The Biodonostia Health Research Institute will participate over the next three years in the IPerGlio project, framed within the Joint Transnational Call for proposals issued by the UE 2022 on prevention in personalised medicine and which will be conducted by an international consortium whose partners include the Institute’s Computational Biology and Systems Biomedicine Group, lead by Ikerbasque Professor Marcos J. Araúzo Bravo.
Glioblastoma is the most common brain cancer in the adult population and is characterised by the abnormal proliferation of cells in the central nervous system. Surgery is often the treatment of choice combined with other therapies, such as chemotherapy, radiation therapy and, more recently, immunotherapy.
Standard therapy has not changed in more than 15 years and patients with glioblastoma have an average survival rate of less than 15 months. That’s why new treatment strategies are required to improve patient care and quality of life in patients with this pathology.
Some 25% of clinical trials in glioblastoma evaluate immunotherapies and several of them have reported long-term survival benefits in 10-20% of patients. Similarly, the tumour mutational burden and inflammation have been related to the response to immunotherapy in glioblastoma. However, one obvious clinical benefit of immunotherapy has been hindered by to the lack of biomarkers in this highly heterogeneous disease.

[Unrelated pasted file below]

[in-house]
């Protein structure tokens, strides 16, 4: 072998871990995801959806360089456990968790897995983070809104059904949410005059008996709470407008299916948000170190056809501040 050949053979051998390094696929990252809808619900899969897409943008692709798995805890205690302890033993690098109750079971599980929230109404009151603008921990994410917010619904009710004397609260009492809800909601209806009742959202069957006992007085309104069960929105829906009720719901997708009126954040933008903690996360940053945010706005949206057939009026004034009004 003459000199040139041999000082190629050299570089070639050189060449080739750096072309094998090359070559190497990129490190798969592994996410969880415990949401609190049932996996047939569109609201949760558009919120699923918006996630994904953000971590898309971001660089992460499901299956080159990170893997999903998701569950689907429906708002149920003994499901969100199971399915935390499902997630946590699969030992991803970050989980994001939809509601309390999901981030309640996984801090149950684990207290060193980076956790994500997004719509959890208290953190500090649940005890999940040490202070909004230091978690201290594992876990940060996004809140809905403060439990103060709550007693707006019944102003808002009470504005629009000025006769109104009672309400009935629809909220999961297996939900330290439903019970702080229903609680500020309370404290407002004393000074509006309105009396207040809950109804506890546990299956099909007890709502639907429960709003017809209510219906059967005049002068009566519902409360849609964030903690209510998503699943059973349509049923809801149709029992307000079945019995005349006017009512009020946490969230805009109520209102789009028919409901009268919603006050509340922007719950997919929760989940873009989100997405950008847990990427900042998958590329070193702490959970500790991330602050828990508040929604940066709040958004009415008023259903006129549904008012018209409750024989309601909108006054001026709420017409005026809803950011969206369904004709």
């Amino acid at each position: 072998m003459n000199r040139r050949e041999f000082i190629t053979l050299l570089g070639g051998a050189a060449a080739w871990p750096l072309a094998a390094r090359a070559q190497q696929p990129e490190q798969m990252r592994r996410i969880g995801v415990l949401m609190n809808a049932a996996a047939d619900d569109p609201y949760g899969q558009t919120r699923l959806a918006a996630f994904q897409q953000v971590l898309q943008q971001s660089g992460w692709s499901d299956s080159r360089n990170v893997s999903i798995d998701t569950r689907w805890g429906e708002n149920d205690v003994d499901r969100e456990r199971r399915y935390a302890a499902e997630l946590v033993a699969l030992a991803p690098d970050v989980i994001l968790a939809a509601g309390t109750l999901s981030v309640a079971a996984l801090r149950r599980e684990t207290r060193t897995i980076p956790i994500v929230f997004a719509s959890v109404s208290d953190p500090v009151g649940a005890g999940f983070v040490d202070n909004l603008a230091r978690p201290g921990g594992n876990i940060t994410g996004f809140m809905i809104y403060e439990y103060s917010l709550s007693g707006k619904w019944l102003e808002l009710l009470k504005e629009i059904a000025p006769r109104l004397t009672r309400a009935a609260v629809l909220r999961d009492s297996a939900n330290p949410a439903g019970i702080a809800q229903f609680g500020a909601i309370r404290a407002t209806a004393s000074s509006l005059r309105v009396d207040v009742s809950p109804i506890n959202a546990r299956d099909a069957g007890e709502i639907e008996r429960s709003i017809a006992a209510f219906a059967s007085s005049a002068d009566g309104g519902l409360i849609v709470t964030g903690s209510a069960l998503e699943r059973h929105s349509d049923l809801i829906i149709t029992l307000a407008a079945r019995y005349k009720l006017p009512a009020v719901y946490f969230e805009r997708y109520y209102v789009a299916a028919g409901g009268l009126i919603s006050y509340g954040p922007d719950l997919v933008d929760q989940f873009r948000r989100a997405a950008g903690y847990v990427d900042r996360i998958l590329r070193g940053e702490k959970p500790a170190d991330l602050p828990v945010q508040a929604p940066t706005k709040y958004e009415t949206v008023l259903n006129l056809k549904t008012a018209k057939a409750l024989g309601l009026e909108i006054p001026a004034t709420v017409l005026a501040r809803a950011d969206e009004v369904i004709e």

All glioblastomas are recurrent, and the recurrence can only be limited by means of a strategy which considers the clinical and immunological correlations assessed in a specific perspective of sex and age. These correlations must be combined with key lifestyle/environmental factors using AI technologies. This is an innovative and powerful approach for guiding personalised interventions which improve the quality of life and care of patients with this pathology.
Under the IPerGlio project, the clinical parameters of glioblastoma patients from three hospitals will be compared with the lifestyle/environmental data by means of Business Intelligence. On applying AI-generated models to these data, IPerGlio will provide prognostic markers for the disease which will drive decisions on treatment combined with immunotherapy in clinical trials. To improve the learning process, the data obtained from the project will be compared with public datasets. IPerGlio will also inclusively address the ethical challenges related to the data security and exchange raised by personalised medicine and Artificial Intelligence approaches through the active participation of the interested parties and the patients.
The IPerGlio project will therefore considerably improve the making of clinical decisions in relation to glioblastoma on identifying the risk factors likely to enhance tertiary prevention and guarantee the effective and responsible delivery of personalised immunotherapy guided by Artificial Intelligence.
The other members of the project, alongside Biodonostia, are Oslo University Hospital (Norway), the Fondazione Policlinico Universitario Agostino Gemelli IRCCS (Italy), the Instituto Superiore di Sanità (Italy), the Luxembourg Institute of Health (Luxembourg) and the University Medical Center Göttingen (Germany).
Part of the project is co-funded by the Fundación Científica de la Asociación Española contra el Cáncer (AECC).